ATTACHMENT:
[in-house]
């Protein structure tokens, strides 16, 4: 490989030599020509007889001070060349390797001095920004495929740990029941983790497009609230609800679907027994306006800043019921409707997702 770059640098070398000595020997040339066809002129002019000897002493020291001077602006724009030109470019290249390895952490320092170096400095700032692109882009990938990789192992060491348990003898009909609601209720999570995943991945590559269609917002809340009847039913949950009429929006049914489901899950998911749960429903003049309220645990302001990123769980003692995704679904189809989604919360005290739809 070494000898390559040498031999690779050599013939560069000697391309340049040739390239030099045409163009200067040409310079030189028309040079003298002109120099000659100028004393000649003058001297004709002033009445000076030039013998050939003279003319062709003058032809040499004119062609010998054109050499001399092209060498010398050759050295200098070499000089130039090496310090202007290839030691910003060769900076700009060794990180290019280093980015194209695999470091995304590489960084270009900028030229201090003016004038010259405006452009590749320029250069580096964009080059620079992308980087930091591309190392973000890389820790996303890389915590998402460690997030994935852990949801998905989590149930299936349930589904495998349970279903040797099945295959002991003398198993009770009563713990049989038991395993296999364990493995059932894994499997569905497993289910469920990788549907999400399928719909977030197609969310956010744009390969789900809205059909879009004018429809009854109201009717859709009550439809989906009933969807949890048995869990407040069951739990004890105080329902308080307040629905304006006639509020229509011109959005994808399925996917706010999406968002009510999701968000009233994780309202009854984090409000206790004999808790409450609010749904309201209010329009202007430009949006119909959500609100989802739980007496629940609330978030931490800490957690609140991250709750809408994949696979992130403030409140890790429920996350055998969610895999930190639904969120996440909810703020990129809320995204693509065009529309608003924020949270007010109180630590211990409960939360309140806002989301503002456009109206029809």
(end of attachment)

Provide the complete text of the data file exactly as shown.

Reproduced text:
[in-house]
């Protein structure tokens, strides 16, 4: 490989030599020509007889001070060349390797001095920004495929740990029941983790497009609230609800679907027994306006800043019921409707997702 770059640098070398000595020997040339066809002129002019000897002493020291001077602006724009030109470019290249390895952490320092170096400095700032692109882009990938990789192992060491348990003898009909609601209720999570995943991945590559269609917002809340009847039913949950009429929006049914489901899950998911749960429903003049309220645990302001990123769980003692995704679904189809989604919360005290739809 070494000898390559040498031999690779050599013939560069000697391309340049040739390239030099045409163009200067040409310079030189028309040079003298002109120099000659100028004393000649003058001297004709002033009445000076030039013998050939003279003319062709003058032809040499004119062609010998054109050499001399092209060498010398050759050295200098070499000089130039090496310090202007290839030691910003060769900076700009060794990180290019280093980015194209695999470091995304590489960084270009900028030229201090003016004038010259405006452009590749320029250069580096964009080059620079992308980087930091591309190392973000890389820790996303890389915590998402460690997030994935852990949801998905989590149930299936349930589904495998349970279903040797099945295959002991003398198993009770009563713990049989038991395993296999364990493995059932894994499997569905497993289910469920990788549907999400399928719909977030197609969310956010744009390969789900809205059909879009004018429809009854109201009717859709009550439809989906009933969807949890048995869990407040069951739990004890105080329902308080307040629905304006006639509020229509011109959005994808399925996917706010999406968002009510999701968000009233994780309202009854984090409000206790004999808790409450609010749904309201209010329009202007430009949006119909959500609100989802739980007496629940609330978030931490800490957690609140991250709750809408994949696979992130403030409140890790429920996350055998969610895999930190639904969120996440909810703020990129809320995204693509065009529309608003924020949270007010109180630590211990409960939360309140806002989301503002456009109206029809």